Bacteria vs Colicin - What's the difference?

bacteria | colicin |


As an adjective bacteria

is bacterial.

As a noun colicin is

(protein) any of a class of protein, secreted by certain strains of bacteria, that kills but does not lyse other strains.

Other Comparisons: What's the difference?

bacteria

English

Etymology 1

From .

Noun

(head)
  • English plurals
  • (US) A type, species, or strain of bacterium
  • * {{quote-book, 2002, A.C. Panchdhari, Water Supply and Sanitary Installations citation
  • , passage=Anaerobic bacteria' function in the absence of oxygen, where as aerobic '''bacteria''' require sunlight and also oxygen. Both these ' bacterias are capable of breaking down the organic matter
  • (US, proscribed)
  • (pejorative, slang) A derisive term for a lowlife or a slob (could be treated as plural or singular).
  • Usage notes
    * This is the plural form of the word. While it is often used as if it were singular (as a collective noun), this is considered nonstandard by some in the US and more elsewhere. See the usage examples under (bacterium).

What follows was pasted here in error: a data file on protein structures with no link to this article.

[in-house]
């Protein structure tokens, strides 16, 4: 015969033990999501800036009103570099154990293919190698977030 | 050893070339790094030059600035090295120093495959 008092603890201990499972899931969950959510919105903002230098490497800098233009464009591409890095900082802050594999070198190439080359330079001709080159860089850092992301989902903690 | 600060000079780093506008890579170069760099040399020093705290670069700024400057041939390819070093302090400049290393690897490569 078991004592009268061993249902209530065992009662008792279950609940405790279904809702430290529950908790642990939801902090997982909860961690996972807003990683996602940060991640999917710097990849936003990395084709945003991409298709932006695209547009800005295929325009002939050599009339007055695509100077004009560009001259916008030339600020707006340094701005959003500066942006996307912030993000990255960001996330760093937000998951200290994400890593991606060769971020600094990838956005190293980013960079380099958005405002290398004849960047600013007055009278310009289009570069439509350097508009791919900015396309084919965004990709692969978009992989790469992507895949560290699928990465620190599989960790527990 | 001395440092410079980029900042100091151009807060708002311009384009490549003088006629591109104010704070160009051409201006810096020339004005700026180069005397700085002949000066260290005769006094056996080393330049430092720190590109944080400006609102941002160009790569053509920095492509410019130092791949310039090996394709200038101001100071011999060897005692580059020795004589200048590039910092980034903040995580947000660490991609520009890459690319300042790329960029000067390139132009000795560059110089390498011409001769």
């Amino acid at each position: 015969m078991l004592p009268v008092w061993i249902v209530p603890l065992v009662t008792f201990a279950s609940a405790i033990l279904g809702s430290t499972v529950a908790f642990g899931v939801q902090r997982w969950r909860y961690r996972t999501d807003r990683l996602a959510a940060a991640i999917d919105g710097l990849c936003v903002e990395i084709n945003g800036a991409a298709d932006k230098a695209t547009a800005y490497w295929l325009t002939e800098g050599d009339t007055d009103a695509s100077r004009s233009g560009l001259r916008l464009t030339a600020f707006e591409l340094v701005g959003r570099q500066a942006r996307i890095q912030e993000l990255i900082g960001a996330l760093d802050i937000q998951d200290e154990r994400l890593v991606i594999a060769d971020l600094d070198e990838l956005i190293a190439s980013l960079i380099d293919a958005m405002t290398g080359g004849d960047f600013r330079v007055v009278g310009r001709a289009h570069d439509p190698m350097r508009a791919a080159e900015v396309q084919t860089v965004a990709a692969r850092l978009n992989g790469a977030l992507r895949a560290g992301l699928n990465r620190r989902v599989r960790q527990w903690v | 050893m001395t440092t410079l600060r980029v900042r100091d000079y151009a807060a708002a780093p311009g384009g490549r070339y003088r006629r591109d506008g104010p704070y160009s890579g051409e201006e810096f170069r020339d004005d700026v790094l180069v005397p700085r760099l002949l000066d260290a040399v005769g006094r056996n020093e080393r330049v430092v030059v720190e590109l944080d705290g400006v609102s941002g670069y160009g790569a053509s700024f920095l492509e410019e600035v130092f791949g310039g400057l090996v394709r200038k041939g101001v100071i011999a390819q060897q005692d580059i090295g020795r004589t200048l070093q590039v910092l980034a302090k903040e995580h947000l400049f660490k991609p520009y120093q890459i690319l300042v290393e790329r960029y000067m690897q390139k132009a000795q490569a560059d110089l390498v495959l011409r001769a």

Derived terms
    * Bacteria * Eubacteria * Archaebacteria / Archebacteria * eubacteria * archaebacteria / archebacteria
    See also
    * culture (collective noun)

    Etymology 2

    From .

    Noun

    (bacteriae)
  • (dated, medicine) An oval bacterium, as distinguished from a spherical coccus or rod-shaped bacillus
  • Anagrams

    * * ----

    colicin

    Noun

    (en noun)
  • (protein) Any of a class of protein, secreted by certain strains of bacteria, that kills but does not lyse other strains.